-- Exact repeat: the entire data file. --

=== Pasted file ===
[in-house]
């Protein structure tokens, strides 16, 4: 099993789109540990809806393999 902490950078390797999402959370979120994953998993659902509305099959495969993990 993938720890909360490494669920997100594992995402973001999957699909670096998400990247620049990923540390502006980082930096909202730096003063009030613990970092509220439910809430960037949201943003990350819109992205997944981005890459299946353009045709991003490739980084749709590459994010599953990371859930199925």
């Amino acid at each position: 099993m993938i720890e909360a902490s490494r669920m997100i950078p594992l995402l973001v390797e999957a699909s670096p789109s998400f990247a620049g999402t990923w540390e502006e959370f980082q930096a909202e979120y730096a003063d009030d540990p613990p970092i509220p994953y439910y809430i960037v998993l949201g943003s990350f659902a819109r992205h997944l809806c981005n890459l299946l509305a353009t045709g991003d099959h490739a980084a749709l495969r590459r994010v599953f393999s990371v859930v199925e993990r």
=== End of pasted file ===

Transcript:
[in-house]
């Protein structure tokens, strides 16, 4: 099993789109540990809806393999 902490950078390797999402959370979120994953998993659902509305099959495969993990 993938720890909360490494669920997100594992995402973001999957699909670096998400990247620049990923540390502006980082930096909202730096003063009030613990970092509220439910809430960037949201943003990350819109992205997944981005890459299946353009045709991003490739980084749709590459994010599953990371859930199925």
């Amino acid at each position: 099993m993938i720890e909360a902490s490494r669920m997100i950078p594992l995402l973001v390797e999957a699909s670096p789109s998400f990247a620049g999402t990923w540390e502006e959370f980082q930096a909202e979120y730096a003063d009030d540990p613990p970092i509220p994953y439910y809430i960037v998993l949201g943003s990350f659902a819109r992205h997944l809806c981005n890459l299946l509305a353009t045709g991003d099959h490739a980084a749709l495969r590459r994010v599953f393999s990371v859930v199925e993990r």